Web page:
Behavioral development of a captive polar bear (Ursus maritimus) cub in the maternal den

Publication Type:
Journal Article
Year of Publication:
Kylen N Gartland, Mary K Humbyrd, Betsie Meister, Grace Fuller
Zoo Biology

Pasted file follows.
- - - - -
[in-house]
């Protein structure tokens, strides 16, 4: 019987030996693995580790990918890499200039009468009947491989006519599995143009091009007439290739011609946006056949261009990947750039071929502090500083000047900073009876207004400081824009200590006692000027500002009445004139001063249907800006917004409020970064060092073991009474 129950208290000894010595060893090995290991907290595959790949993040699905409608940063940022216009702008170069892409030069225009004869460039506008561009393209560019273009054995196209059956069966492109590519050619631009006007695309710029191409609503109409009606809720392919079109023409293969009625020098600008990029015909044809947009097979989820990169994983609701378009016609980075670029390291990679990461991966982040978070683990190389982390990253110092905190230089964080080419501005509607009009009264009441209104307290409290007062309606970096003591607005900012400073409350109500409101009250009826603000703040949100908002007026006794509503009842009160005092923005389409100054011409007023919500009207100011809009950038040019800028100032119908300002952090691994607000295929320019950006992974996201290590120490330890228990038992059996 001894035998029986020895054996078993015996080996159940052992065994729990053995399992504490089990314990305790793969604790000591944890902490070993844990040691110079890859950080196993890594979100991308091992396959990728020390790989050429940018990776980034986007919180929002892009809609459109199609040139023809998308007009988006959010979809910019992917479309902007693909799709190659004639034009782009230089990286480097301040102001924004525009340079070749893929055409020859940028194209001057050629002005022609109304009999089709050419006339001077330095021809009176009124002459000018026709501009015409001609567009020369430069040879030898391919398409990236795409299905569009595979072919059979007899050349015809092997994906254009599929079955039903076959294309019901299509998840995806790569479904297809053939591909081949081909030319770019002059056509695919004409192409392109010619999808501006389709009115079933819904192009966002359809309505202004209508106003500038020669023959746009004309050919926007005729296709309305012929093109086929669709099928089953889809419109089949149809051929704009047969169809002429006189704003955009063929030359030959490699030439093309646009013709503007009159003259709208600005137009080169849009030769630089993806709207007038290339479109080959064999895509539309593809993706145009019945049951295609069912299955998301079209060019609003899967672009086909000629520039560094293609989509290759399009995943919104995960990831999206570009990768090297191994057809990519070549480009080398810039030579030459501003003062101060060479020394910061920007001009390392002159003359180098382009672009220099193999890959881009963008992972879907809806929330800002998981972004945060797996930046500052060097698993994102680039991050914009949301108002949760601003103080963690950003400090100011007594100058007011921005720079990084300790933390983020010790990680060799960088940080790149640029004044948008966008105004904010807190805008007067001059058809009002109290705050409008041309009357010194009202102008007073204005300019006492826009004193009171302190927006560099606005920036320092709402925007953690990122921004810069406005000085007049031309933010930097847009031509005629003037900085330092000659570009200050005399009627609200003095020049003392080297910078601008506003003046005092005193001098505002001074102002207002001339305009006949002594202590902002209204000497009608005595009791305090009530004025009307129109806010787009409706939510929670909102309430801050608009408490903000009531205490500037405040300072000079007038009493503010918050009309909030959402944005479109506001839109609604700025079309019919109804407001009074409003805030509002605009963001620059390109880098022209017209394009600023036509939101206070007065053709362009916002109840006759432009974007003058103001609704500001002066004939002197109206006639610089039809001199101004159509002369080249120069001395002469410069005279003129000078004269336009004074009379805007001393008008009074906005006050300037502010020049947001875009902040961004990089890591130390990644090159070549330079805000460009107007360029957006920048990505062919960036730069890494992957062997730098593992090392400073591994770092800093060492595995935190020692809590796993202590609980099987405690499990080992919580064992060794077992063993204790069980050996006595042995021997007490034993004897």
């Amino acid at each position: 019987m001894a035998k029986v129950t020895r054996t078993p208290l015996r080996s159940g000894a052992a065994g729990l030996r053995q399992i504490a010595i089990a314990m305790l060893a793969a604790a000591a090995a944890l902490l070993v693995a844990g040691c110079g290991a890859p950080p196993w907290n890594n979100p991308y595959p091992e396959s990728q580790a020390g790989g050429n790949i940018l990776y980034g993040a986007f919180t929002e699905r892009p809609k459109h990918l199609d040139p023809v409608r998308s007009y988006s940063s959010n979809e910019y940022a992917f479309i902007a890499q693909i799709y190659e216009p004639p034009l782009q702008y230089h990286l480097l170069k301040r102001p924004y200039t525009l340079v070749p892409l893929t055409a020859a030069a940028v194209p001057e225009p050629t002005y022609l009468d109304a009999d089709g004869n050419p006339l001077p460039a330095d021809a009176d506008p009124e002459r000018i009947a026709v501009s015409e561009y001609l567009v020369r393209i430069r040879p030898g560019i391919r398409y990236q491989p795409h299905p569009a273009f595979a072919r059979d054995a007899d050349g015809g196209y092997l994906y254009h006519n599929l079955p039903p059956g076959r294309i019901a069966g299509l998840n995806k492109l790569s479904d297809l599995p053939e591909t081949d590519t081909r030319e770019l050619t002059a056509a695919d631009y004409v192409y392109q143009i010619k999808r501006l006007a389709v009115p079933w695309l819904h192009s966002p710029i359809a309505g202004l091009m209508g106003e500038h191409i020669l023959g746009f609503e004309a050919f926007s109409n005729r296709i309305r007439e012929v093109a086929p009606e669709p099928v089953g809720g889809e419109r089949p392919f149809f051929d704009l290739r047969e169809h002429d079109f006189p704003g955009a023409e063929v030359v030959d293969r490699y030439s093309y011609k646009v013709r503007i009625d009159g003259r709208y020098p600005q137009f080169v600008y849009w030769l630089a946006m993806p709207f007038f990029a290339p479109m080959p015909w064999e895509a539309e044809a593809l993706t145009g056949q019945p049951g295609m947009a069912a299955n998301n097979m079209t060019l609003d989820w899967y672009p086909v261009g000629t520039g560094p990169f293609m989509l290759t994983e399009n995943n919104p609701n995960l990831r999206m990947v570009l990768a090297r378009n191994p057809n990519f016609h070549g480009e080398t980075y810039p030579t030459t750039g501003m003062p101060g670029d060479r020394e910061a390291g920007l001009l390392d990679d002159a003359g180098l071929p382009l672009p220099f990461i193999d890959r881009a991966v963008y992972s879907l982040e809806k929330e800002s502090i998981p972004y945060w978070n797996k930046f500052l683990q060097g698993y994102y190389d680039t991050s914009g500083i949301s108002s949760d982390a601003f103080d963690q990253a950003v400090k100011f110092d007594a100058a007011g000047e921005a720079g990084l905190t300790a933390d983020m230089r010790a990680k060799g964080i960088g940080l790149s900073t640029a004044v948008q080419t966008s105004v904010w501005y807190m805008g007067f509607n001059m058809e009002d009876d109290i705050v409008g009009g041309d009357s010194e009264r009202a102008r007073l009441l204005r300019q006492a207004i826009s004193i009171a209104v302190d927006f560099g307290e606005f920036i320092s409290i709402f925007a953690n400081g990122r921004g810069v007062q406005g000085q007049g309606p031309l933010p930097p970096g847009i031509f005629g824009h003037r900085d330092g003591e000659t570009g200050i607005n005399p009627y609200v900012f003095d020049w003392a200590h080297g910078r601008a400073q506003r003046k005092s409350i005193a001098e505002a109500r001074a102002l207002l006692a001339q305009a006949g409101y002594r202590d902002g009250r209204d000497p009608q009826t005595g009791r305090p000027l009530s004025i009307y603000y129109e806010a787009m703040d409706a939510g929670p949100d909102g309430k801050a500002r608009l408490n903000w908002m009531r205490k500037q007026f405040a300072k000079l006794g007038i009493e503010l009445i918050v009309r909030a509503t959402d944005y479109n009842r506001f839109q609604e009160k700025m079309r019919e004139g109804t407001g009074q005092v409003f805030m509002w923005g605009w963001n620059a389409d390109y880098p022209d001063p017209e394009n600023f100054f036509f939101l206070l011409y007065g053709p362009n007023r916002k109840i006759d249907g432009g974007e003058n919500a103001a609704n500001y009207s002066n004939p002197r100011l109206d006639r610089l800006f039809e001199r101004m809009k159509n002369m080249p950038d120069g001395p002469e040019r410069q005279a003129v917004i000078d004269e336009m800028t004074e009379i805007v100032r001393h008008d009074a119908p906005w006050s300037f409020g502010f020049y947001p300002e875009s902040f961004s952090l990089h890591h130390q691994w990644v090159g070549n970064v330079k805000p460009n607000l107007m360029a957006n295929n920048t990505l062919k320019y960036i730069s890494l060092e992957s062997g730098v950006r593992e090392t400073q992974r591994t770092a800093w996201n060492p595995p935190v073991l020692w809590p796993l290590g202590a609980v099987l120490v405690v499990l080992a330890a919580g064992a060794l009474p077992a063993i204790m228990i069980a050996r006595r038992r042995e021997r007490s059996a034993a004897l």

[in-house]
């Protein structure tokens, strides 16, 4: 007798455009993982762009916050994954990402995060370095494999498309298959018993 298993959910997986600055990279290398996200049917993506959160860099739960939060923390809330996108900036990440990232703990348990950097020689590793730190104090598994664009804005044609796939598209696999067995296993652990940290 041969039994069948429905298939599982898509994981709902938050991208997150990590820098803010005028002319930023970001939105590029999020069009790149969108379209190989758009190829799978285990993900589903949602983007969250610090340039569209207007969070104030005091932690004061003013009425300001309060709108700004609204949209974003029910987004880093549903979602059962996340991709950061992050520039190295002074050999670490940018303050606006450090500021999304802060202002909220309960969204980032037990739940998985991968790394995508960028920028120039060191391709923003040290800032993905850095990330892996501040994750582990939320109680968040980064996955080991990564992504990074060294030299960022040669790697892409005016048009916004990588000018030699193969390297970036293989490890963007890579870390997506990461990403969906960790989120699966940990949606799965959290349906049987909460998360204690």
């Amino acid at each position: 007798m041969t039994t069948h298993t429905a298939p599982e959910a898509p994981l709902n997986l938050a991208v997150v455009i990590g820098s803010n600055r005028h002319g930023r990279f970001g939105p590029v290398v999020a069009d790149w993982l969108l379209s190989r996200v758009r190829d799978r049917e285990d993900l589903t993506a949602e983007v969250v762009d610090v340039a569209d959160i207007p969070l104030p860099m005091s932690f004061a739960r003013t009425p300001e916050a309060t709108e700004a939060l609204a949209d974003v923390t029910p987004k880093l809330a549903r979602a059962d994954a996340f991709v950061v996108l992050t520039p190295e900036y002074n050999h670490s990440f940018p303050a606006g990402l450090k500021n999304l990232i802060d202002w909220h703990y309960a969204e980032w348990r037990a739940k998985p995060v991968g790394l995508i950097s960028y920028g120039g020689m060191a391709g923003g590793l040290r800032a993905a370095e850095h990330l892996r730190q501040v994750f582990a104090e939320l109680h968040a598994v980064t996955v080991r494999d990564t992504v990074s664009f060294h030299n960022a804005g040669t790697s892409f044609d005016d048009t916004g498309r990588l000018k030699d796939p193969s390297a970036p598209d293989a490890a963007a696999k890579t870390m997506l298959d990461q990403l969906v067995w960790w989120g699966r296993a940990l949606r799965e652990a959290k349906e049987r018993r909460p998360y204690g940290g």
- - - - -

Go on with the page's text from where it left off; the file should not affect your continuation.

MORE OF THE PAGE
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Two female polar bear (Ursus maritimus) cubs were born to mother Suka at the Detroit Zoo on November 17, 2020. One cub (Lærke) was hand-reared out of medical necessity, while the other cub (Astra) was mother-reared. Using audio-equipped video cameras previously installed in the maternal den, staff were able to conduct uninterrupted continuous monitoring on Suka and Astra for an unprecedented 12 weeks. Data collected during this time were analyzed descriptively. Astra spent a maximum of approximately 20% of any given 24 h period in nursing behaviors. Distribution of time spent nursing was relatively even across the 24 h day. In contrast to the limited data currently available, Astra spent only approximately 11% of the over 2000 h of behavioral data engaged in nursing behaviors. Astra left the nest for the first time in her fourth week of life, and time spent out of the nest gradually increased with age. Suka was observed guiding Astra back to the nest the first few times Astra ventured out. However, maintenance of maternal proximity did not appear to be a motivating factor in patterns of space use. The data presented here represent the longest uninterrupted continuous monitoring of a polar bear cub in the maternal den currently published. Publication of similar data from other institutions would establish more generalizable trends for early infancy development. These data are critical for understanding cub welfare and improving population sustainability and neonate mortality rates.


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